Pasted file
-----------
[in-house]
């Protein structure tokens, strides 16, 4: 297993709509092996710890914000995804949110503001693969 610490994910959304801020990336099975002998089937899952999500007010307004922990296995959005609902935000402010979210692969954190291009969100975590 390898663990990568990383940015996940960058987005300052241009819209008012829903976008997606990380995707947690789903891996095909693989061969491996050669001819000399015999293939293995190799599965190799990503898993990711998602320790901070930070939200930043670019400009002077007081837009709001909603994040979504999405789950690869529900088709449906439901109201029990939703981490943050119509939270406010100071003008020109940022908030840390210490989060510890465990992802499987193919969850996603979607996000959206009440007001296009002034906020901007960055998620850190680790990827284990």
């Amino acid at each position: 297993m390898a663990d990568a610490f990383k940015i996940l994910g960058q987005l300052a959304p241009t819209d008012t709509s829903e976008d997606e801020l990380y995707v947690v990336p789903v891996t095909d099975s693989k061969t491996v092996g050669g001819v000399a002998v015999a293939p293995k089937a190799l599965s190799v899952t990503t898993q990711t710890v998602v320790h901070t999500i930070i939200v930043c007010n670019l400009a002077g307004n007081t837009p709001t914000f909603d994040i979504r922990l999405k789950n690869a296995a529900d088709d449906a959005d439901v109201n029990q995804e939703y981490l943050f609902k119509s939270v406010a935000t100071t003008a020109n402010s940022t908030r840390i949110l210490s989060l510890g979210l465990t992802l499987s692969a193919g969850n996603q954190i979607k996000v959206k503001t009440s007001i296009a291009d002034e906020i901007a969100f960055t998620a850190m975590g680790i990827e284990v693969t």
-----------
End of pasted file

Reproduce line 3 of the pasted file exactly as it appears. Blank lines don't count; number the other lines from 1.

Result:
């Amino acid at each position: 297993m390898a663990d990568a610490f990383k940015i996940l994910g960058q987005l300052a959304p241009t819209d008012t709509s829903e976008d997606e801020l990380y995707v947690v990336p789903v891996t095909d099975s693989k061969t491996v092996g050669g001819v000399a002998v015999a293939p293995k089937a190799l599965s190799v899952t990503t898993q990711t710890v998602v320790h901070t999500i930070i939200v930043c007010n670019l400009a002077g307004n007081t837009p709001t914000f909603d994040i979504r922990l999405k789950n690869a296995a529900d088709d449906a959005d439901v109201n029990q995804e939703y981490l943050f609902k119509s939270v406010a935000t100071t003008a020109n402010s940022t908030r840390i949110l210490s989060l510890g979210l465990t992802l499987s692969a193919g969850n996603q954190i979607k996000v959206k503001t009440s007001i296009a291009d002034e906020i901007a969100f960055t998620a850190m975590g680790i990827e284990v693969t």